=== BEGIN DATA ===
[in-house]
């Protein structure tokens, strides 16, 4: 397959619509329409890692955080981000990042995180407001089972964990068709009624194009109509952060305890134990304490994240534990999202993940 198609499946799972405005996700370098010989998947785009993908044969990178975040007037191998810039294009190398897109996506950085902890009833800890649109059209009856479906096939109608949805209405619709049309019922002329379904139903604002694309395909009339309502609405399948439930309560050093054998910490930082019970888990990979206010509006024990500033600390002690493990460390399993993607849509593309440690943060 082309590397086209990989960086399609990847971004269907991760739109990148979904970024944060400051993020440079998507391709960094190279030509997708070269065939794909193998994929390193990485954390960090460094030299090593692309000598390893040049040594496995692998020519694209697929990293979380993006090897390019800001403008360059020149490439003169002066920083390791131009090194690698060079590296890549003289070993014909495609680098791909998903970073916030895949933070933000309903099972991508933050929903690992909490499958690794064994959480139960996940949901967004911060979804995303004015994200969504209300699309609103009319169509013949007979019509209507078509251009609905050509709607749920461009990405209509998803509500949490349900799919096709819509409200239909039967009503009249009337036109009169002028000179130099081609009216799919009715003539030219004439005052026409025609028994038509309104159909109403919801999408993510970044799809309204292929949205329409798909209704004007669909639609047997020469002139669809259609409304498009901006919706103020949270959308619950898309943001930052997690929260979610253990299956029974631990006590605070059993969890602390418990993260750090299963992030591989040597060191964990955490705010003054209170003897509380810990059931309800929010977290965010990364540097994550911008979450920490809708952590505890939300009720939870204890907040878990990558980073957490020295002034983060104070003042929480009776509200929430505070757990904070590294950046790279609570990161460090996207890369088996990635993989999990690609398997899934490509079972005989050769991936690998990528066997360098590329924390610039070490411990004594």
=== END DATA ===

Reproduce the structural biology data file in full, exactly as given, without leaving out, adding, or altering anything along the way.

[in-house]
């Protein structure tokens, strides 16, 4: 397959619509329409890692955080981000990042995180407001089972964990068709009624194009109509952060305890134990304490994240534990999202993940 198609499946799972405005996700370098010989998947785009993908044969990178975040007037191998810039294009190398897109996506950085902890009833800890649109059209009856479906096939109608949805209405619709049309019922002329379904139903604002694309395909009339309502609405399948439930309560050093054998910490930082019970888990990979206010509006024990500033600390002690493990460390399993993607849509593309440690943060 082309590397086209990989960086399609990847971004269907991760739109990148979904970024944060400051993020440079998507391709960094190279030509997708070269065939794909193998994929390193990485954390960090460094030299090593692309000598390893040049040594496995692998020519694209697929990293979380993006090897390019800001403008360059020149490439003169002066920083390791131009090194690698060079590296890549003289070993014909495609680098791909998903970073916030895949933070933000309903099972991508933050929903690992909490499958690794064994959480139960996940949901967004911060979804995303004015994200969504209300699309609103009319169509013949007979019509209507078509251009609905050509709607749920461009990405209509998803509500949490349900799919096709819509409200239909039967009503009249009337036109009169002028000179130099081609009216799919009715003539030219004439005052026409025609028994038509309104159909109403919801999408993510970044799809309204292929949205329409798909209704004007669909639609047997020469002139669809259609409304498009901006919706103020949270959308619950898309943001930052997690929260979610253990299956029974631990006590605070059993969890602390418990993260750090299963992030591989040597060191964990955490705010003054209170003897509380810990059931309800929010977290965010990364540097994550911008979450920490809708952590505890939300009720939870204890907040878990990558980073957490020295002034983060104070003042929480009776509200929430505070757990904070590294950046790279609570990161460090996207890369088996990635993989999990690609398997899934490509079972005989050769991936690998990528066997360098590329924390610039070490411990004594």